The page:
Being compared to a creative giant like Thom York may spur interest in your musical project, but at the same time expectations are going to soar, perhaps even beyond what may be reasonable. Not to mention that, well, let's face it - you're bound to look derivative. Home Video faces such a struggle, but to their credit, it must be said; these guys know what they're doing. It's quite easy to replicate a sound, in fact even the best of sounds. But to make it sound like your own? That there is the challenge, and Home Video is more than up for it.

Not to suggest that their debut (and initial series of EPs) were so drowned in the Radiohead concept that they couldn't stand on their own, but they were most definitely subject to the comparison. With their latest, Collin Ruffino and David Gross truly step into their own. While Ruffino's vocals are no less Thom Yorke-esque, the music speaks for itself. Gross' classical training stands out on tracks such as the Grey's Anatomy endorsed Business Transaction, which begins with a piano melody recalling Chopin. Or the arrangements on, say, the opening Accomplished but Dead, which takes minimalist electronica to a new level with its supreme mood establishment.

Which brings us to the lyrical aspect; so seldom are such basic concepts worded in such a direct fashion that they simultaneously hit home hard, but also give a bit of subtlety as to make the listener really contemplate as to where the hell the songwriters were coming from. You Will Know What to Do, released previously on the I Can Make You Feel It EP, digs in to the psyche with lines like "Did you wonder so innocently, why is this happening, who will save me? You Were" cut into the very insecurities that the most hardened folks tuck away; Ruffino seems to be solely interested in taking apart the most basic feelings your average person has to reveal just how similar we all really are. Another fine example is the excellent title track, which does a fine job of relating the global struggles which have risen as of late to basic, personal issues, particularly not knowing one's place in the world.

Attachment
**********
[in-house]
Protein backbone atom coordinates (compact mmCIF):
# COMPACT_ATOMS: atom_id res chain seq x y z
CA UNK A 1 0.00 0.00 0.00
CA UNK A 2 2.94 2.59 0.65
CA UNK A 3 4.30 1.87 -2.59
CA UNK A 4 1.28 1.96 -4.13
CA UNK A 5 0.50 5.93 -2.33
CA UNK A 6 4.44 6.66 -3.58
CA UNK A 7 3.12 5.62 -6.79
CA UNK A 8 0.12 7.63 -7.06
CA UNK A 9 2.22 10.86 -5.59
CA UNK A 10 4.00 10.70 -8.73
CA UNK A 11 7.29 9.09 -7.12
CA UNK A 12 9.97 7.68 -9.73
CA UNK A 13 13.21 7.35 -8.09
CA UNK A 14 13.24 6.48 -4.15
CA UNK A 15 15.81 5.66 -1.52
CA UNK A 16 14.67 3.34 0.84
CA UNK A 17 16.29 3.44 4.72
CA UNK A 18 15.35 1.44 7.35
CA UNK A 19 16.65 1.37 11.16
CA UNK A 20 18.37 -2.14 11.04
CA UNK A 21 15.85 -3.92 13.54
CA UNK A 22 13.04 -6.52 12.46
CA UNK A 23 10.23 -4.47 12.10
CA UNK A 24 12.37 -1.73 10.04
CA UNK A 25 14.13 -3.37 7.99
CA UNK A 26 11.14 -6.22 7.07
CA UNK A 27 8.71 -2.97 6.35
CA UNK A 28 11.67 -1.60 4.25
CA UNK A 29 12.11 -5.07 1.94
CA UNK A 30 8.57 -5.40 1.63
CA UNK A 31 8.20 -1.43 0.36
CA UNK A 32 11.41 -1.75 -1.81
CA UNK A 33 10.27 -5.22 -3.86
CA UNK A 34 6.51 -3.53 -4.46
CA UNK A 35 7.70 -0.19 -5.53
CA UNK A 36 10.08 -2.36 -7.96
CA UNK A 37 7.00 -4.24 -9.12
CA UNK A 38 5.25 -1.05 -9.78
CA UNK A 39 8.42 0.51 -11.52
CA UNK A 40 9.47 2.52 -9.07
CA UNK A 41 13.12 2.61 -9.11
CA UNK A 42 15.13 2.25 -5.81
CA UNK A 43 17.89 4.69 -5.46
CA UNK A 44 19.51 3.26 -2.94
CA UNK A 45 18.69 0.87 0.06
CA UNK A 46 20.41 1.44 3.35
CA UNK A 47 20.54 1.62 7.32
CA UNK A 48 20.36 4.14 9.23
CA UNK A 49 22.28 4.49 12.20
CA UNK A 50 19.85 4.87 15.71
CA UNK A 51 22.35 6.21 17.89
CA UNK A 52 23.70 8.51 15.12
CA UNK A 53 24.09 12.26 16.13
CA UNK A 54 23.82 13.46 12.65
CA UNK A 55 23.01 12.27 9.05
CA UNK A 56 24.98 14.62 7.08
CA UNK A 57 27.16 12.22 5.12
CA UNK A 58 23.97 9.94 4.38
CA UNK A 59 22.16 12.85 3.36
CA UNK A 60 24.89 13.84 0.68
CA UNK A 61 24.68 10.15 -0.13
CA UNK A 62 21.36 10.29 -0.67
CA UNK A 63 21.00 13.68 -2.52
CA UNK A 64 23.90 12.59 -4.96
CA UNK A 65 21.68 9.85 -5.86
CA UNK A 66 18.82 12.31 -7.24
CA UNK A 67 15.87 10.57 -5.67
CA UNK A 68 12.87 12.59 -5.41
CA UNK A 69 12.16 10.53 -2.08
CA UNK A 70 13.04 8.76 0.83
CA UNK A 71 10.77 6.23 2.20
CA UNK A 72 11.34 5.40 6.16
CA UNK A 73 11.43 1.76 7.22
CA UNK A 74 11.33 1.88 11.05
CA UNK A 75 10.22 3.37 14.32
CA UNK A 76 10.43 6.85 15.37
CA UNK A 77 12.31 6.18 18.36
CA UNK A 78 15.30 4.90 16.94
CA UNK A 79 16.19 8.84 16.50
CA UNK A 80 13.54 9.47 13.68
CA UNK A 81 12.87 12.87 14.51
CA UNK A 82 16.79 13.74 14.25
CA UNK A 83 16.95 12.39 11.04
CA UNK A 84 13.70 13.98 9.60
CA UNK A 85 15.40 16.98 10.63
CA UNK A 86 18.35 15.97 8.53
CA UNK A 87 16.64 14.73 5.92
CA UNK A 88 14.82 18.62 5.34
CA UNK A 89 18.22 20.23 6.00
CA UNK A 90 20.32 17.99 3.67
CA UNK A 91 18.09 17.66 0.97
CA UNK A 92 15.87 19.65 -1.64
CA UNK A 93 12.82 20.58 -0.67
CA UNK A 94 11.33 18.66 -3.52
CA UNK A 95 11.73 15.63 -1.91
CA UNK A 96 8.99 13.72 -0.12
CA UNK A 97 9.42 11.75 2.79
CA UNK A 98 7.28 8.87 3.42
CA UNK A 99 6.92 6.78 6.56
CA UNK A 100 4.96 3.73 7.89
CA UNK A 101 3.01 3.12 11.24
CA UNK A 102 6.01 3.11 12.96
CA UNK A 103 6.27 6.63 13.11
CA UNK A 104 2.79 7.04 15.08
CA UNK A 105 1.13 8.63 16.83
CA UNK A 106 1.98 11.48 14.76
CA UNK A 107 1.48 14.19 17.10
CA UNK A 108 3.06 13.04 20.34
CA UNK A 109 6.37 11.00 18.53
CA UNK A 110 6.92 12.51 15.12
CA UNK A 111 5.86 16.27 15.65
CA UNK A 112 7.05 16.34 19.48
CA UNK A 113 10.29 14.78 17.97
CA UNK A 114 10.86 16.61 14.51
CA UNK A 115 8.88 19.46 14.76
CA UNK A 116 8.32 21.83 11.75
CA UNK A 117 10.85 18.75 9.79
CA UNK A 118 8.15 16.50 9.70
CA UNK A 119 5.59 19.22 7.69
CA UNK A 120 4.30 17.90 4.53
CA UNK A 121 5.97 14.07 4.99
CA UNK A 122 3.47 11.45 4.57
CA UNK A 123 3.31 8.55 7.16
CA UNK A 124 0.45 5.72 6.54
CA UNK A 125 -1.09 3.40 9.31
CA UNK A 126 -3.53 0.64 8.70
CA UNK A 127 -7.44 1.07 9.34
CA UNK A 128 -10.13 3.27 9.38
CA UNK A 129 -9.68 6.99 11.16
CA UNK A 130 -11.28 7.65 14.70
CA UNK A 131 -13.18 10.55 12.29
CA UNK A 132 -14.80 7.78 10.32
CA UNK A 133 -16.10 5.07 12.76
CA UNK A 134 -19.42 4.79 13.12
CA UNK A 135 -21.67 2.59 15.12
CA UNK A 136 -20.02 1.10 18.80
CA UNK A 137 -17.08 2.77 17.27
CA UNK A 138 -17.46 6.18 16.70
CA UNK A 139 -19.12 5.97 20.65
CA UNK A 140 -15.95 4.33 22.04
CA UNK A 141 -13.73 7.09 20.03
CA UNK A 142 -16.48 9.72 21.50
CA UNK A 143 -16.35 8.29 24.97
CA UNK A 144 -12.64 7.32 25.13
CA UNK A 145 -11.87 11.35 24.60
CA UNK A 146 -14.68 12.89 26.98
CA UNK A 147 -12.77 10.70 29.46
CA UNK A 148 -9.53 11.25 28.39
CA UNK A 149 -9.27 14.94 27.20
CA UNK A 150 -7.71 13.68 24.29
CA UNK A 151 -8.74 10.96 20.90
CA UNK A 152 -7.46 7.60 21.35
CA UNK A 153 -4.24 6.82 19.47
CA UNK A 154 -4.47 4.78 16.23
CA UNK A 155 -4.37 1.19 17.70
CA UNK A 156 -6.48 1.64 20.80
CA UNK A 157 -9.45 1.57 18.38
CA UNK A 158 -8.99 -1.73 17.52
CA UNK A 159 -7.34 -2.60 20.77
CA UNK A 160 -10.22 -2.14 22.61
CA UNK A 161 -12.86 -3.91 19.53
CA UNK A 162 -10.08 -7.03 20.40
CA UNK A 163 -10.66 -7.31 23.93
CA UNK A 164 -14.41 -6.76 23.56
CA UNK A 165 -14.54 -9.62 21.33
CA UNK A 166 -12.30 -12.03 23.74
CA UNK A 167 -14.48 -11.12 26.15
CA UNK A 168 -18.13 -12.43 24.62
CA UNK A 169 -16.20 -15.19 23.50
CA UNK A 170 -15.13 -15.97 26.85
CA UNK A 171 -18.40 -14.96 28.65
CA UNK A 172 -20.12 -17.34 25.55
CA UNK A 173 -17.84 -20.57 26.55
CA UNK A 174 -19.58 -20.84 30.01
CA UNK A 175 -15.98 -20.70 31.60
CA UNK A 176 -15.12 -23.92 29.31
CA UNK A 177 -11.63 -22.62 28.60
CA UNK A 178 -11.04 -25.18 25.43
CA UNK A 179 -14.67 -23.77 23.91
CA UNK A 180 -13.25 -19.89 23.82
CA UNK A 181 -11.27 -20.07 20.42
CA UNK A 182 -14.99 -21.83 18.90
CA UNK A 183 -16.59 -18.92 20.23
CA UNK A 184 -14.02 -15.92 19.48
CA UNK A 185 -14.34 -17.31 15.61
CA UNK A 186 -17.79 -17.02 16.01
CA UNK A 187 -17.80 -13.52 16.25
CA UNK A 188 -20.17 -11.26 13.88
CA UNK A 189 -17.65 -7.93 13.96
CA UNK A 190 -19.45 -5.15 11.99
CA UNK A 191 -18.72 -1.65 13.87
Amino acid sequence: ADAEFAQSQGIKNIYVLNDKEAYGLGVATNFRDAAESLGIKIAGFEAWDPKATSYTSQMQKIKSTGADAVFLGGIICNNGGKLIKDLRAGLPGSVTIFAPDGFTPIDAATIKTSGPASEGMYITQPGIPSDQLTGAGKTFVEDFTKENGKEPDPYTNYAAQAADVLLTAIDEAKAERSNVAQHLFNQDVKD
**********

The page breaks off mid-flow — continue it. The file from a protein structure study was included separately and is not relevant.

Minimalist electronica that swipes clear inspiration from Radiohead (and Thom Yorke's solo effort in particular) may sound bland and uninspired in theory, but this duo has truly taken the notion and made it their own. This is a band with their own unique ideas and twists on the sound, and more importantly, something to say. While it may not be the most original thing you'll hear this year, Home Video has unquestionably offered up something that won't just remind you of whence it came; it will provoke thoughts, feelings, and perhaps most significantly, something to which you can relate. Ruffino and Gross are coming into their own here, and it would come as no surprise if their third full-length drew a mass audience as well as mass critical praise. Do not sleep on these guys!